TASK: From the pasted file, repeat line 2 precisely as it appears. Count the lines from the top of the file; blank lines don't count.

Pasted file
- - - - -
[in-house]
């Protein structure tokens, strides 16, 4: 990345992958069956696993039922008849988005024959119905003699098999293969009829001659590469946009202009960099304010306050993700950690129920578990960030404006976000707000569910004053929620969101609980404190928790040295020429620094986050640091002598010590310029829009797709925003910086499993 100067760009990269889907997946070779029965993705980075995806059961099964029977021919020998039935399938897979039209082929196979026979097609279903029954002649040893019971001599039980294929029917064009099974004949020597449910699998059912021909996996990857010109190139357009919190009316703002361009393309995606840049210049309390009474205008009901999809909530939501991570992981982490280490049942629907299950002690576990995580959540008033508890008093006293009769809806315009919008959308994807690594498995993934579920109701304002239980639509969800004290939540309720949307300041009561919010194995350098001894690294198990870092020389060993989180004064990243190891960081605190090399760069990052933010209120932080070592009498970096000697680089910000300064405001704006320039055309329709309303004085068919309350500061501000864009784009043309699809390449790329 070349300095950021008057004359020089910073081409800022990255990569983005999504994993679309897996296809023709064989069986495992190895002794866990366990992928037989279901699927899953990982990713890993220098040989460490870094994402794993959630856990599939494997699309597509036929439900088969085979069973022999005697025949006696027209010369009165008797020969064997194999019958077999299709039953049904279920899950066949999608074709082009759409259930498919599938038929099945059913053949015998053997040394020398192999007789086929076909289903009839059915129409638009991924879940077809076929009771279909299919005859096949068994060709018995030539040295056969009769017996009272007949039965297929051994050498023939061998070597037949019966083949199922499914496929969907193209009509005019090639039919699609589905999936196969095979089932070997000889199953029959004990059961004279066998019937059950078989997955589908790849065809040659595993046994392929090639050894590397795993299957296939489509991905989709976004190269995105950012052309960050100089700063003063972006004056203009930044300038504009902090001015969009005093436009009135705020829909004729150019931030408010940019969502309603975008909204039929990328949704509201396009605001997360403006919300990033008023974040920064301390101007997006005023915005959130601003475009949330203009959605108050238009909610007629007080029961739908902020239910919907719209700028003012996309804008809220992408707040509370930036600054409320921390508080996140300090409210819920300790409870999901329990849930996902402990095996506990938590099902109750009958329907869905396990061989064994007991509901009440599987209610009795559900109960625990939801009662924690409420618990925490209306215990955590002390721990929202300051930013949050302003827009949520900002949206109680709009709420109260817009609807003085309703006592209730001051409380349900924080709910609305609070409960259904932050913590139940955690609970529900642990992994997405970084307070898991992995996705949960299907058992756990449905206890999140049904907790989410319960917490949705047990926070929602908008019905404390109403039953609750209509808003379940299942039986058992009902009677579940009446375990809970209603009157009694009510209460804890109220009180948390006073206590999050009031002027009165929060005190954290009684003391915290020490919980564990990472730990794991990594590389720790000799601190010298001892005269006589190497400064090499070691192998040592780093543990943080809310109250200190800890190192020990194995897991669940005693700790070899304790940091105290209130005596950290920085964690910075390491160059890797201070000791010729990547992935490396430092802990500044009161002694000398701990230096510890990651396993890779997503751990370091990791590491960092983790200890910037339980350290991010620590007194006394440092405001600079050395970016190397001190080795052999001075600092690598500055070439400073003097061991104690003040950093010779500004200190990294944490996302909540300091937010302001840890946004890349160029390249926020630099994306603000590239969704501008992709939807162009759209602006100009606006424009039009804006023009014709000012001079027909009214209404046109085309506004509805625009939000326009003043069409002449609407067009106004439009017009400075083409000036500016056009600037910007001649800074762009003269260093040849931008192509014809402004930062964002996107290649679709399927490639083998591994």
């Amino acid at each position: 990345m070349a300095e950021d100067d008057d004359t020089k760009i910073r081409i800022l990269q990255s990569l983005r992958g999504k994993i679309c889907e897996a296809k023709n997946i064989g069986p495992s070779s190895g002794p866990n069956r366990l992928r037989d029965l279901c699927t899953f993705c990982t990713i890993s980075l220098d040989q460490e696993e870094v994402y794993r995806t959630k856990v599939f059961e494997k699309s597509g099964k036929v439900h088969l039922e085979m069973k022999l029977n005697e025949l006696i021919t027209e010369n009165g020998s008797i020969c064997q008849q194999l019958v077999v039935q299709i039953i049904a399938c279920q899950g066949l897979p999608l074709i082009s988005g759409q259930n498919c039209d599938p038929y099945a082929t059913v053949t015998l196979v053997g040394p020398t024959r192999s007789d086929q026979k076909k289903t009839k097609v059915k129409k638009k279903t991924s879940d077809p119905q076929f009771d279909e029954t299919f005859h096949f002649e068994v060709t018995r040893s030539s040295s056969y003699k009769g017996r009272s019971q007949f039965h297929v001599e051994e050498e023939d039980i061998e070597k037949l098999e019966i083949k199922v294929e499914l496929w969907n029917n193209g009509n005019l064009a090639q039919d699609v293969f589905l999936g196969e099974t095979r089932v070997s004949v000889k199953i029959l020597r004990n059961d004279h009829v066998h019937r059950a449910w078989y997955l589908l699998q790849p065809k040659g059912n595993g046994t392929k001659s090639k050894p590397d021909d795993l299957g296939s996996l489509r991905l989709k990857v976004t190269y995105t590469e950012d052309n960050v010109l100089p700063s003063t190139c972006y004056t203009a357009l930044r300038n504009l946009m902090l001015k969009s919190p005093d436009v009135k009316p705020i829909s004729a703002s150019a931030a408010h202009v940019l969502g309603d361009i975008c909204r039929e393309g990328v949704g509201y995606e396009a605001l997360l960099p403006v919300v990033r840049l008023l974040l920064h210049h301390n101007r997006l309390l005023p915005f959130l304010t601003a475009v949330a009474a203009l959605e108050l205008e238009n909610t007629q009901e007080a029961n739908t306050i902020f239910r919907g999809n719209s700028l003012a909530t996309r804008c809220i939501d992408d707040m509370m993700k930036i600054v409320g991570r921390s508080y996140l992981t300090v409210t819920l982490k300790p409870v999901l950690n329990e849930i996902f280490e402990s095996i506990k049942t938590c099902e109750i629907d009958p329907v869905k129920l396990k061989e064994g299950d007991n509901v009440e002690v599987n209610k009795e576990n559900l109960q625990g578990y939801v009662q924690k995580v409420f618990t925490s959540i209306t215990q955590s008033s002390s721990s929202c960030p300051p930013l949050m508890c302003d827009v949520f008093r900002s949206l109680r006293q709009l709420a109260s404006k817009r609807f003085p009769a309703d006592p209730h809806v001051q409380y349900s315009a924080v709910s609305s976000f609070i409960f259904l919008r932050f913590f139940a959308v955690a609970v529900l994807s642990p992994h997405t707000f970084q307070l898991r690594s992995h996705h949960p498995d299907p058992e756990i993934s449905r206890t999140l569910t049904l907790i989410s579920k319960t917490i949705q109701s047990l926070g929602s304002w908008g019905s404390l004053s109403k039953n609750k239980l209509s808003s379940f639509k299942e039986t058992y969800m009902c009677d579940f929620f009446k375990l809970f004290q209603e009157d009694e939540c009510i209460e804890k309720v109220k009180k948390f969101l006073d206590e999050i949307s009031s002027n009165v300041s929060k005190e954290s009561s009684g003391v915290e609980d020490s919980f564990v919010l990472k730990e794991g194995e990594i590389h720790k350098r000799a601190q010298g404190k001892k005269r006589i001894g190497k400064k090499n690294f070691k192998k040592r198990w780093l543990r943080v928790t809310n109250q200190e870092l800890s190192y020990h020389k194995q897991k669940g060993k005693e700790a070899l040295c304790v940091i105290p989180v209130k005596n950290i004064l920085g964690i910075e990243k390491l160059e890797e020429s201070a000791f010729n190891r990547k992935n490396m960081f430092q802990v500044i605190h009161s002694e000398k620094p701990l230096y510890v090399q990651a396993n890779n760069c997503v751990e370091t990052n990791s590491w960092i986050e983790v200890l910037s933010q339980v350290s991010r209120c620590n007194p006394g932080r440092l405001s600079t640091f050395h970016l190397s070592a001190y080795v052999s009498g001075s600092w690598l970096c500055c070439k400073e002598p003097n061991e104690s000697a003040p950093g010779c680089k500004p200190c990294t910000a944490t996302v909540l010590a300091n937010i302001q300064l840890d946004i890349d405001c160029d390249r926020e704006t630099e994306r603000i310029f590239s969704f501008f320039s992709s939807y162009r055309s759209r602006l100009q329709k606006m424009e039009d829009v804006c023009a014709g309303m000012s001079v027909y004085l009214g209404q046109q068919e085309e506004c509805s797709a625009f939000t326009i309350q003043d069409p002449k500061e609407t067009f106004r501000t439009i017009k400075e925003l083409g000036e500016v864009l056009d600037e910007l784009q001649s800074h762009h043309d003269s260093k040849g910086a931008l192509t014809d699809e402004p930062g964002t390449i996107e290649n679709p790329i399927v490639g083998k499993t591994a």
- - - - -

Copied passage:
């Protein structure tokens, strides 16, 4: 990345992958069956696993039922008849988005024959119905003699098999293969009829001659590469946009202009960099304010306050993700950690129920578990960030404006976000707000569910004053929620969101609980404190928790040295020429620094986050640091002598010590310029829009797709925003910086499993 100067760009990269889907997946070779029965993705980075995806059961099964029977021919020998039935399938897979039209082929196979026979097609279903029954002649040893019971001599039980294929029917064009099974004949020597449910699998059912021909996996990857010109190139357009919190009316703002361009393309995606840049210049309390009474205008009901999809909530939501991570992981982490280490049942629907299950002690576990995580959540008033508890008093006293009769809806315009919008959308994807690594498995993934579920109701304002239980639509969800004290939540309720949307300041009561919010194995350098001894690294198990870092020389060993989180004064990243190891960081605190090399760069990052933010209120932080070592009498970096000697680089910000300064405001704006320039055309329709309303004085068919309350500061501000864009784009043309699809390449790329 070349300095950021008057004359020089910073081409800022990255990569983005999504994993679309897996296809023709064989069986495992190895002794866990366990992928037989279901699927899953990982990713890993220098040989460490870094994402794993959630856990599939494997699309597509036929439900088969085979069973022999005697025949006696027209010369009165008797020969064997194999019958077999299709039953049904279920899950066949999608074709082009759409259930498919599938038929099945059913053949015998053997040394020398192999007789086929076909289903009839059915129409638009991924879940077809076929009771279909299919005859096949068994060709018995030539040295056969009769017996009272007949039965297929051994050498023939061998070597037949019966083949199922499914496929969907193209009509005019090639039919699609589905999936196969095979089932070997000889199953029959004990059961004279066998019937059950078989997955589908790849065809040659595993046994392929090639050894590397795993299957296939489509991905989709976004190269995105950012052309960050100089700063003063972006004056203009930044300038504009902090001015969009005093436009009135705020829909004729150019931030408010940019969502309603975008909204039929990328949704509201396009605001997360403006919300990033008023974040920064301390101007997006005023915005959130601003475009949330203009959605108050238009909610007629007080029961739908902020239910919907719209700028003012996309804008809220992408707040509370930036600054409320921390508080996140300090409210819920300790409870999901329990849930996902402990095996506990938590099902109750009958329907869905396990061989064994007991509901009440599987209610009795559900109960625990939801009662924690409420618990925490209306215990955590002390721990929202300051930013949050302003827009949520900002949206109680709009709420109260817009609807003085309703006592209730001051409380349900924080709910609305609070409960259904932050913590139940955690609970529900642990992994997405970084307070898991992995996705949960299907058992756990449905206890999140049904907790989410319960917490949705047990926070929602908008019905404390109403039953609750209509808003379940299942039986058992009902009677579940009446375990809970209603009157009694009510209460804890109220009180948390006073206590999050009031002027009165929060005190954290009684003391915290020490919980564990990472730990794991990594590389720790000799601190010298001892005269006589190497400064090499070691192998040592780093543990943080809310109250200190800890190192020990194995897991669940005693700790070899304790940091105290209130005596950290920085964690910075390491160059890797201070000791010729990547992935490396430092802990500044009161002694000398701990230096510890990651396993890779997503751990370091990791590491960092983790200890910037339980350290991010620590007194006394440092405001600079050395970016190397001190080795052999001075600092690598500055070439400073003097061991104690003040950093010779500004200190990294944490996302909540300091937010302001840890946004890349160029390249926020630099994306603000590239969704501008992709939807162009759209602006100009606006424009039009804006023009014709000012001079027909009214209404046109085309506004509805625009939000326009003043069409002449609407067009106004439009017009400075083409000036500016056009600037910007001649800074762009003269260093040849931008192509014809402004930062964002996107290649679709399927490639083998591994």